An Empirical Approach to Waterflood Predictions
- A.M. Khan (Standard Oil Co. of California)
- Document ID
- Society of Petroleum Engineers
- Journal of Petroleum Technology
- Publication Date
- May 1971
- Document Type
- Journal Paper
- 565 - 573
- 1971. Society of Petroleum Engineers
- 5.1.1 Exploration, Development, Structural Geology, 1.2.3 Rock properties, 5.2.1 Phase Behavior and PVT Measurements, 5.4.1 Waterflooding
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This prediction approach is based on an analysis of the actual performance of eight waterflood projects in Southern California. With the charts resulting from this analysis, such waterflood parameters as time to initial response and peak production rate can be related to the fluid and rock properties. The method permits the prediction of maximum, average, and properties. The method permits the prediction of maximum, average, and minimum recovery.
The actual performance of a waterflood seldom matches the theoretically predicted behavior. The main reason for the deviation is that it is virtually impossible and impractical to incorporate all the variables affecting the performance of a waterflood into a theoretical prediction technique. Some of the factors contributing to the deviation are: (1) the validity of the basic geologic, reservoir and production data, and allowance for the type of reservoir drive mechanism; and (2) operating problems such as well failures, poor injection profiles, thief sands, early water breakthroughs, degree of water-oil ratio (WOR) control and failure to keep wells pumped off. Empirical waterflood prediction techniques, on the other hand, inherently take all the parameters into account. However, these techniques may be geographically or geologically limited. A number of empirical prediction methods have appeared in the literature. Guthrie and Greenberger have published a method based on a correlation between oil recovery by waterflooding and fluid and rock properties using the data published by Craze and properties using the data published by Craze and Buckley on 73 sandstone reservoirs. Guerrero and Earlougher have developed a convenient method for predicting the performance of waterfloods, using data on Mid-Continent projects. Their method is strictly based on an average performance of the flood. performance of the flood. Bush and Helander have published an empirical method based on a statistical analysis of 86 successful Oklahoma floods. Very useful generalized rules of thumb for predicting waterflood performance were developed. Also, the authors have published qualitative comments on the effect of reservoir heterogeneity, fillup pore volume, and well spacing on the various flood parameters. However, they do not specifically relate the fluid and rock properties to the values of these parameters. properties to the values of these parameters. The approach used for the development of the Empirical Correlation Method (ECM) relies on dividing the flood performance into time periods similar to the ones used by Bush and Helander (Fig. 1). However, the previous work is extended to include a quantitative measure of the effect of fluid and rock properties on the performance of a flood. The following properties on the performance of a flood. The following reservoir and rock properties were found to have statistically significant influence on flood behavior: (1) permeability variations; (2) oil and gas saturation at the start of the flood; (3) oil-water viscosity ratio; (4) injection rate; and (5) an average distance from first-line producers.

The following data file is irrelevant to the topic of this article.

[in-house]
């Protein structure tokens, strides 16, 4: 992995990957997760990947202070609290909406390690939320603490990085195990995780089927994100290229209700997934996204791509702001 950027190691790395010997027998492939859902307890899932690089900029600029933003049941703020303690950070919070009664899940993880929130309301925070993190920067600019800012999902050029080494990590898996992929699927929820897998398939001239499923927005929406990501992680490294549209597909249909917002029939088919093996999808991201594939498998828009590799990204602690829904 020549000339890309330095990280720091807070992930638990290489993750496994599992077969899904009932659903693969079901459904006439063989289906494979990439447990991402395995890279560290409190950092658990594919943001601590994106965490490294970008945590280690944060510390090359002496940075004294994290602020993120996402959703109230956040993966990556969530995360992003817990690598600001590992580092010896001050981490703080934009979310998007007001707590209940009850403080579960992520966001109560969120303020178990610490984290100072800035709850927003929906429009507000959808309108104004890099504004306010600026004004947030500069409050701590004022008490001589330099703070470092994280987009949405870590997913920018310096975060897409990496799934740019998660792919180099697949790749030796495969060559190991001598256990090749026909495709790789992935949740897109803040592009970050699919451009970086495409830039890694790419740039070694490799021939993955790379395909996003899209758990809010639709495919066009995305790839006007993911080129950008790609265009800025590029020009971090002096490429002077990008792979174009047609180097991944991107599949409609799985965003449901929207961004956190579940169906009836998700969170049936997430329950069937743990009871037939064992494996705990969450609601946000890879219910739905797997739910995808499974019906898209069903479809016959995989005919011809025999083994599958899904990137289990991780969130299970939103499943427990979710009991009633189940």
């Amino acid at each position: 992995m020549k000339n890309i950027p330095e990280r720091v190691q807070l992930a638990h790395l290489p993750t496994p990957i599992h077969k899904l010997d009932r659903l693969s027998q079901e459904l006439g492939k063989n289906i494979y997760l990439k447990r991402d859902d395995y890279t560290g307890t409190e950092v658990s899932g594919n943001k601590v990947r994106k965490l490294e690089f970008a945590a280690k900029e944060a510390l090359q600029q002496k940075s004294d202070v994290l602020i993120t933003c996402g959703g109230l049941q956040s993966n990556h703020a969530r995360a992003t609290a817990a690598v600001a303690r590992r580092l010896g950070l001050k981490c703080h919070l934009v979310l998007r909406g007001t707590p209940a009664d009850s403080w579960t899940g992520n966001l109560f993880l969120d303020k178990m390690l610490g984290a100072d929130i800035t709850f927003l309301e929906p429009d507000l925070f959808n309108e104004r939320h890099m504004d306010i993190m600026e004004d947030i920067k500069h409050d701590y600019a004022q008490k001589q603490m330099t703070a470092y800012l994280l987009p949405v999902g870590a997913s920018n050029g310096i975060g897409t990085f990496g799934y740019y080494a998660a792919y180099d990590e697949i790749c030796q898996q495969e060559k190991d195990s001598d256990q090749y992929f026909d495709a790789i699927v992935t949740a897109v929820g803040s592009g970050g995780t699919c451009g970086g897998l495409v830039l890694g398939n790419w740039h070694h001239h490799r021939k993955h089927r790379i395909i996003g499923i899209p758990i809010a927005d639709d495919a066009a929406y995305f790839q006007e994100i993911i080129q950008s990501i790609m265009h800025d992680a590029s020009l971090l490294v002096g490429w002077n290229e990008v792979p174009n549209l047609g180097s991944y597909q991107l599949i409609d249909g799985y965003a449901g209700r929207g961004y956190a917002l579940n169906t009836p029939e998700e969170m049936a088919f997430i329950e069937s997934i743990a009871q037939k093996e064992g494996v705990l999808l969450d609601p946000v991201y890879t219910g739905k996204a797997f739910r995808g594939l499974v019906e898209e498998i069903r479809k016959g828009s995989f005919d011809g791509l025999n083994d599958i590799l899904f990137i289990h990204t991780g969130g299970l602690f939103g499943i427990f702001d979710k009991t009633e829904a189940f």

Development of ECM
The ECM is based on a statistical analysis of actual waterflood performance of eight Southern California floods. Environmental, reservoir, and production data for these floods are summarized in Tables 1 through 3.
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